First look: HTC Vive

 First look: HTC Vive
The Vive headset looks like night-vision goggles – a curved black module with 1,200 x 1,080 pixel displays positioned over your eyes, creating a 3-D video feed.

Remember that 2015 scene in Back To The Future II in which a holographic shark emerges from out of nowhere, and takes a bite out of Marty McFly?

Marty lets out a terrible scream before he realises the shark is not real. But then he comments: "Shark still looks fake."

Well, I did not scream, although I did retreat several steps in disbelief when the HTC Vive virtual reality (VR) headwear I had on plunged me into the most amazing virtual world I had ever experienced up till now.

I cannot wait for the Vive to go on sale.

It is the latest in a not-so-long line of VR hardware being offered to consumers. Announced at last week's Mobile World Congress show in Barcelona, it should be the first video-game-centric system to go on sale by the end of the year.

The much-lauded Oculus Rift has been talked about for a few years, but no launch date has been announced yet. Sony's Project Morpheus is expected only in the first half of next year.

So what makes the Vive work for me?

The basic system has two displays - one for each eye - and fits over your head, creating a 3-D video feed that mimics real life. You could be riding a roller coaster or watching a stage performance, as if you were right there.

Turn your head and the Vive reveals a 360-degree view of the virtual world. A wider peripheral vision adds to the illusion of reality. On that roller coaster, you "see" objects zipping by at high speed, as if you are really in the front seat.

But in any of these worlds, the virtual feed is static. You cannot interact with the environment. It is akin to watching TV when you know the world inside the TV is not a place you can enter.

What sets the Vive apart is that you can actually move around in this virtual world, to examine objects up close.

The headset looks like night-vision goggles, with a curved black module positioned over your eyes. This is where the 1,200 x 1,080 pixel displays (with 90hz refresh rates) are located. During my hands-on session, the headset was connected to the computer and also to two wired controllers.

In the test room were two wired laser positioning sensors, placed at 90 deg to each other on adjoining walls, to track the position of the headset. The final product, sans the headset, will be wireless, HTC said.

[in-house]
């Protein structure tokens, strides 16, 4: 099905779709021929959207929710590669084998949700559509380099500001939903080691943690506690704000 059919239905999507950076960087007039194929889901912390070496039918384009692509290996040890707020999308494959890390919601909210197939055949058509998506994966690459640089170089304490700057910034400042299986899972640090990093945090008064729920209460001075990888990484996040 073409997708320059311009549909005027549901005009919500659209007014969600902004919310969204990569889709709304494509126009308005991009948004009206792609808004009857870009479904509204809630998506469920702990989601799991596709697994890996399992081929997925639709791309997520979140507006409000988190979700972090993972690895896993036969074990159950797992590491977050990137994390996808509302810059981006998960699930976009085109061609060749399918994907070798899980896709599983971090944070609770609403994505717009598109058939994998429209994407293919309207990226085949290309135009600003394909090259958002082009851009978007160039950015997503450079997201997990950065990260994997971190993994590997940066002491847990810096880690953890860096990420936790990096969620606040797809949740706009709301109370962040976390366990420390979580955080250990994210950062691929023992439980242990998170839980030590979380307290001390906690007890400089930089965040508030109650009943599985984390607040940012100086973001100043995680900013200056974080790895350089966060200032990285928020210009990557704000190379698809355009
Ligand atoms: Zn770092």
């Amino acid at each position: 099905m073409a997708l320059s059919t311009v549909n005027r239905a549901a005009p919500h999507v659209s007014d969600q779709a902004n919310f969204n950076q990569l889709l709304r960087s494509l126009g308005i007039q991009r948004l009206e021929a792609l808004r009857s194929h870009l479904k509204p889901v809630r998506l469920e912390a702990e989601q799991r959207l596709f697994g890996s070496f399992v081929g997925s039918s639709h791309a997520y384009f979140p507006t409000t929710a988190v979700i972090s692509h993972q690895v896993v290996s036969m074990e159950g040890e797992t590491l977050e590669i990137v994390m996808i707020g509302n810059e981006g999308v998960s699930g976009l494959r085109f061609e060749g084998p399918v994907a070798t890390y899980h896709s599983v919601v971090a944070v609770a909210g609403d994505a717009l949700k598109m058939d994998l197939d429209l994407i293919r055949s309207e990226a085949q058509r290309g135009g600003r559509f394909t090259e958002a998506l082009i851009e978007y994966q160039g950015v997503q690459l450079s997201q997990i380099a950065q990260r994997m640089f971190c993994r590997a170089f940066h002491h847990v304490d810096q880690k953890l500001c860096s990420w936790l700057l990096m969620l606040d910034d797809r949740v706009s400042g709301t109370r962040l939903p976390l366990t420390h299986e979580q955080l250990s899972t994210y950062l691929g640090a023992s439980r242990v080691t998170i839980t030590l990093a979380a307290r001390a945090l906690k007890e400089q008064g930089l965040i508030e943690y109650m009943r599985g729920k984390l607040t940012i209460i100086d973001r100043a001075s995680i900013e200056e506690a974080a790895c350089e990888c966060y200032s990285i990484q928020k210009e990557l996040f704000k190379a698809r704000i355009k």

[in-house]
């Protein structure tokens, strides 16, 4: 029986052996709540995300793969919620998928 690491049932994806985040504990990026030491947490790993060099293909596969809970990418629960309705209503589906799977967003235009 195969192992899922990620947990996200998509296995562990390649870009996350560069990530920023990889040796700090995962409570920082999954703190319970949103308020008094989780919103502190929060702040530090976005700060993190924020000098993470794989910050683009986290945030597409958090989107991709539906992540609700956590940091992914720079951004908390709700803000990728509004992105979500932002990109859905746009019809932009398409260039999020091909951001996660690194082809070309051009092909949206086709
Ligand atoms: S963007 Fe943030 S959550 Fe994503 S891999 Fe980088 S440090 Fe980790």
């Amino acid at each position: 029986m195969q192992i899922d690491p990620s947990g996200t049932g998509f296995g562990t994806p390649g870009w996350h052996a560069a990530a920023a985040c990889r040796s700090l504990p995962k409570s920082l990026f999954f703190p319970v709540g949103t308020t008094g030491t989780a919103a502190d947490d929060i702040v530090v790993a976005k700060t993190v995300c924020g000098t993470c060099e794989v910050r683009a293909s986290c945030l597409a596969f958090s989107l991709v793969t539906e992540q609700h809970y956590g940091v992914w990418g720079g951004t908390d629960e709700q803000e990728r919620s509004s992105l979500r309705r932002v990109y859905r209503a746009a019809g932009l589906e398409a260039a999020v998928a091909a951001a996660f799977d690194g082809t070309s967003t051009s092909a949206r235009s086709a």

Each controller has a trigger button and a circular touchpad.

A whole new world

The first time I switched on the Vive, I really had a sinking feeling. That was because I was "on" the deck of a sunken ship, surrounded by fishes and sea creatures.

I reached out with my controller, pulled the trigger, flicked off some of the fishes - and watched them swim away. I took a few steps forward towards the ship's railings and saw a downed aeroplane in Davy Jones' Locker, alongside a deep dark abyss. Instinctively, I stepped back.

The next thing I knew, a shadow fell over me. As I whirled around, a whale approached me and I froze. This was not for real, I said to myself, but my head disagreed. As the whale swam nearer, I had to convince myself anew that it could not be real because I did not feel the whale's movement.

But the fact that I had to convince myself with a logical reason meant that I had indeed been fooled.

As you walked, the VR world would display a floor-to-ceiling grid which became imaginary walls you could not penetrate. In the test room, the wall sensors created these grids to keep you from inadvertently walking into a real wall.

Next, I found myself in a kitchen that was more Cooking Mama than MasterChef. I used the controller to pick up a tomato, a knife, a piece of steak and operated a microwave oven.

When the food was cooked, I could ring a virtual bell and watch as the plate of food flew away (probably to be delivered to a customer).

The third demo had me standing in the middle of a battlefield, during an ongoing siege of a castle. It was like in those tower defence games.

My head was just above the tabletop battle, which meant that the table was "cutting" my body at the waist. I could move around the field to watch the animated soldiers, and crouch down to examine each of them more closely.

In the fourth clip, my left controller was an artist's colour palette and my right controller was a drawing tool. I could switch colours and tools, and paint on the space in front of me.

What made this amazing was that I could move around the stationary 3D brush stroke or pencil mark I made, and approach my artwork from another angle, as well as add to it. An HTC representative said that the final software would save my virtual artroom, and allow me to share it with friends who could also add to the art piece.

Finally, I found myself in the Aperture Science facility, from the world of Valve's Portal game. It was my job to fix an Atlas android before the time ran out. After pulling out drawers and disassembling the robot, I realised that this was a no-win scenario but, as the walls and floor of the testing room fell apart around me, I could not help but wonder what I could have done to save myself.

The use of the Portal environment is not surprising, as HTC is partnering with Valve, the folks behind the Steam game distribution service. If anything, HTC's job is to make the best hardware in the Vive, and let Valve worry about establishing a credible library of software on the Steam VR game platform.

Pricing details have not been announced, but HTC said that the unit will go on sale in the United States by the end of the year.

The 15 minutes I had with the HTC Vive turned me from a VR sceptic, to a believer in an unreal world, even if it does look fake.

This article was first published on Mar 11, 2015.
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